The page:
Media is everywhere and it has become part of our daily lives, similar to knowledge (there’s always something more to know and learn), which plays an important role in our learning process. The media is a role model to the masses whereby its impact is felt on every section of society, both pre and post Internet.
Before things went viral online there were still campaigns, perhaps not as widespread as they are now but there were still ways of being culturally, socially and politically aware to injustices.
The media has highlighted the need for cultural diversity and the need of education whilst promoting media-consciousness throughout most individuals. A lot of formal (i.e. books) and informal (i.e. tv shows, advertisements) material is out there educating us. So it’s only natural that our well-being can be connected to the media and education, two factors of which a large number of people depend on.
There’s no doubt that media and education have a mutual relationship – education can be taught, updated and changed (or even ignored) through means of media and through media we can educate ourselves, either consciously or subconsciously.
Do you ever wonder where you learnt something? Like for example, a catchphrase, or a random fact and realised it’s something you have picked up because you had seen or heard it through the television, a movie or even online, like YouTube.
Social media can be a platform wherein we learn, which can be enjoyable, by ourselves or with others through websites, apps and discussions (which can be virtual e.g. in a forum). However, often enough we do lose ourselves and our time by being immersed in either futile or useful activities.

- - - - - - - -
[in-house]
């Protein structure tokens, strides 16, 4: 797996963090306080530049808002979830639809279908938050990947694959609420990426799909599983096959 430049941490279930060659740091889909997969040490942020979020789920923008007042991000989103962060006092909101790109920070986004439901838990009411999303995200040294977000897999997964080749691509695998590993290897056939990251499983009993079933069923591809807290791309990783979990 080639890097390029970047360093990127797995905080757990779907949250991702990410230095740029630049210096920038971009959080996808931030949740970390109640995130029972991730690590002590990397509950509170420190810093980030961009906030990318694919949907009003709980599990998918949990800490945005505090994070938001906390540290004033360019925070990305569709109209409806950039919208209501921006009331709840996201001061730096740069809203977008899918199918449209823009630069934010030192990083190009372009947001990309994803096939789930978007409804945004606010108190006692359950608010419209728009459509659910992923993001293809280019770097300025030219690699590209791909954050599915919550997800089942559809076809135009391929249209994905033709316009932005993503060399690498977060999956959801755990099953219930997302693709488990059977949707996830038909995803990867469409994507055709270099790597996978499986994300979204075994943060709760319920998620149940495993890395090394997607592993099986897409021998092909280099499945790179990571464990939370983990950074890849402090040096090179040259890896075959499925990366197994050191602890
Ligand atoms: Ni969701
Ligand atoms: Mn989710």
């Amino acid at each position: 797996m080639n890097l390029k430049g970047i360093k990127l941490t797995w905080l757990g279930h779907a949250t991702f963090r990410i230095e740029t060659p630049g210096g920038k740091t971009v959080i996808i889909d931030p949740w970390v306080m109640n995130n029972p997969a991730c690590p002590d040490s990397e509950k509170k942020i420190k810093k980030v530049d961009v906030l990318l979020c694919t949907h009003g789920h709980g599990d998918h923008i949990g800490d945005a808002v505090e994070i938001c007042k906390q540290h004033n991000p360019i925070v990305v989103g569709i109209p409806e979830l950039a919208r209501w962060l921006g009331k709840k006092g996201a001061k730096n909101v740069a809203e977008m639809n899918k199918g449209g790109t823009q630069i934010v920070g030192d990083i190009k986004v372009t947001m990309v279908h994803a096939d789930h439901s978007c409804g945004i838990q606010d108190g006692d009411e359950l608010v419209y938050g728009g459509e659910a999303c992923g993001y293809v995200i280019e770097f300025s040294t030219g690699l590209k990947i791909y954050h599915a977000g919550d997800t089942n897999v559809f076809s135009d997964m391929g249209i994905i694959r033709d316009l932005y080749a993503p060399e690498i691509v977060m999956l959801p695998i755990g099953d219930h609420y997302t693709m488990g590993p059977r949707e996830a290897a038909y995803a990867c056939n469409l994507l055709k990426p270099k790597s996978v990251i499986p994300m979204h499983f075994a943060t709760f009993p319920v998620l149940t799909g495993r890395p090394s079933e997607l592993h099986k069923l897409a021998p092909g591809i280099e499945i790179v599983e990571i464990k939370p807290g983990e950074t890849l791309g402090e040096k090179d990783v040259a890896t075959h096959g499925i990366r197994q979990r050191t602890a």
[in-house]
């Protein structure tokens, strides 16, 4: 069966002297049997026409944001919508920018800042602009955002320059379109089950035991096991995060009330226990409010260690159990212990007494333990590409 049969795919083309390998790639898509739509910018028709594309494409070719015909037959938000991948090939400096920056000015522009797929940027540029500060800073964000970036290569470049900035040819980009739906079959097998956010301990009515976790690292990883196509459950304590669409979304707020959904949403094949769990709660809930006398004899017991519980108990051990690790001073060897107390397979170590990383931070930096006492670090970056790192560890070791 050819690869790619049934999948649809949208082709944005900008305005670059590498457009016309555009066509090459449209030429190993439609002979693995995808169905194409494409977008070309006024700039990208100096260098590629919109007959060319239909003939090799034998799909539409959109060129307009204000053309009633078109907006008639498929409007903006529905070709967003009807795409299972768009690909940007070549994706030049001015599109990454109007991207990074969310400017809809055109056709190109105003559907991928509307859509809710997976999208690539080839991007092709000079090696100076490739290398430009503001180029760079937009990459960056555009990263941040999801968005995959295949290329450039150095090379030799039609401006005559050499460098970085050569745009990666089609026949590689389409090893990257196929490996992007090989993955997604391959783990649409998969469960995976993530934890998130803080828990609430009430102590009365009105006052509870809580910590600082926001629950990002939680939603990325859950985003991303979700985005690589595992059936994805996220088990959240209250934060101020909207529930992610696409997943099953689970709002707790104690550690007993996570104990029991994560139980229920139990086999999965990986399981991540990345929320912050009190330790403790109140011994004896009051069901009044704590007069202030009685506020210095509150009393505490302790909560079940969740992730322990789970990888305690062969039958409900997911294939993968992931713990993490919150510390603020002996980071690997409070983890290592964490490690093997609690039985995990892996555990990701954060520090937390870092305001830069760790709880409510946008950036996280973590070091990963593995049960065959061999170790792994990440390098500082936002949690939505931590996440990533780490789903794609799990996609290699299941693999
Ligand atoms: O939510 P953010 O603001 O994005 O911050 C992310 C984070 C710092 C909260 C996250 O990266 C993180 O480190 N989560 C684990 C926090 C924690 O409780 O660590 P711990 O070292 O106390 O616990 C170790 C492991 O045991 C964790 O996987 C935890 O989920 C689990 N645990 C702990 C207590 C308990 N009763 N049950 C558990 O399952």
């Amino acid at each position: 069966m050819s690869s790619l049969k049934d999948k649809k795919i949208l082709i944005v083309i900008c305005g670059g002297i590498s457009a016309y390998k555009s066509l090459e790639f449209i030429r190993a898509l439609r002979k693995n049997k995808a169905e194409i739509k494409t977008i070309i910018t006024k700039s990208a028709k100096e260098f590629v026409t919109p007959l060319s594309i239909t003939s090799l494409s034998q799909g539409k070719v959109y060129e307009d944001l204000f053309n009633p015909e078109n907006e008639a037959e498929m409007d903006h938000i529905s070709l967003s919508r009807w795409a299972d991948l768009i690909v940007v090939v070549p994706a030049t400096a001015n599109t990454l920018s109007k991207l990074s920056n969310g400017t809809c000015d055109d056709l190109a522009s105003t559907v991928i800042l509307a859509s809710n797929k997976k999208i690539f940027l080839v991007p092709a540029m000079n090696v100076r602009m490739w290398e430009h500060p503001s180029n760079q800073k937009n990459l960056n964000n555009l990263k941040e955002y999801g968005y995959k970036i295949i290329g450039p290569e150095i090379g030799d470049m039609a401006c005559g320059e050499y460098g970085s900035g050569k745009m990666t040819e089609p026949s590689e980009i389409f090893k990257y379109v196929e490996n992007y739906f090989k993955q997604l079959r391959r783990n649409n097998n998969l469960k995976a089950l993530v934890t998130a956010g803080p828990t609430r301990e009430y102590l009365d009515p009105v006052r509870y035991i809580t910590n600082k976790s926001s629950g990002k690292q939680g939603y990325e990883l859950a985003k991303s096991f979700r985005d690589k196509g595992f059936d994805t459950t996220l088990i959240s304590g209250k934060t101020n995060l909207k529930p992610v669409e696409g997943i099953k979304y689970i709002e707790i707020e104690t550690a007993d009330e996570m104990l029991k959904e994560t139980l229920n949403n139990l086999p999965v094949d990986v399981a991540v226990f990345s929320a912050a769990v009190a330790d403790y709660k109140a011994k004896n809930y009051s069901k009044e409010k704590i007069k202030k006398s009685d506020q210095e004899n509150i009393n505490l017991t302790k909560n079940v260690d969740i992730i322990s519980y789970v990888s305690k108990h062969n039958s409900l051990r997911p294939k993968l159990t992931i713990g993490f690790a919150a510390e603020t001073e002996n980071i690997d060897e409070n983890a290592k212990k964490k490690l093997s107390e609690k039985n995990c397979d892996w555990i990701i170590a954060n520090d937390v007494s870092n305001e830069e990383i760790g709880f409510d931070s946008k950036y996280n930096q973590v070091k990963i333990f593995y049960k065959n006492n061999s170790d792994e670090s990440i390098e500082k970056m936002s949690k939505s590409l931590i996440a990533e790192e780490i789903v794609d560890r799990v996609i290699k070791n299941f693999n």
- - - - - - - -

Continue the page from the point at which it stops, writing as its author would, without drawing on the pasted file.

The media can unfortunately take over our lives physically and psychologically so that we edit, update and remove our identities to become more ‘popular’ with the millions of likes, retweets and shares that are on a pedestal to achieve.
The media has given a new meaning to education with social media being embedded into the student life. There’s no doubt that students are actively engaged on online platforms and can be productive. Nowadays you need to be social media savvy so you can connect to potential employers e.g. LinkedIn, and it makes sense for educators to talk to students through online means as this is where they already spend most of their time inhabiting.
However for many students, social media can also help be a means of procrastination. A way to distract ourselves from the revising, or answering the practice questions you are supposed to be doing or planning for that essay you have been putting off until the last minute. You also find others online doing the same thing so there is a sense of community, making it “okay” to be doing it.
Pressures from family and peers, as well as social media can affect one’s educational outlook and outcome, because there is a relationship between stress and illness. Education is one area that relies on stress or perceived stress. Sometimes this can be the means for an individual to push themselves to do their best in a positive manner, but it can also be counterproductive. Due to the physiological processes entailed, prolonged stress can have devastating effect on the mind and body.
As September begins and a new academic year commences, which route will you be taking to kick start your journey?
Feel free to also drop your feels and experiences regarding #CopingWithEducation on social media with that hashtag!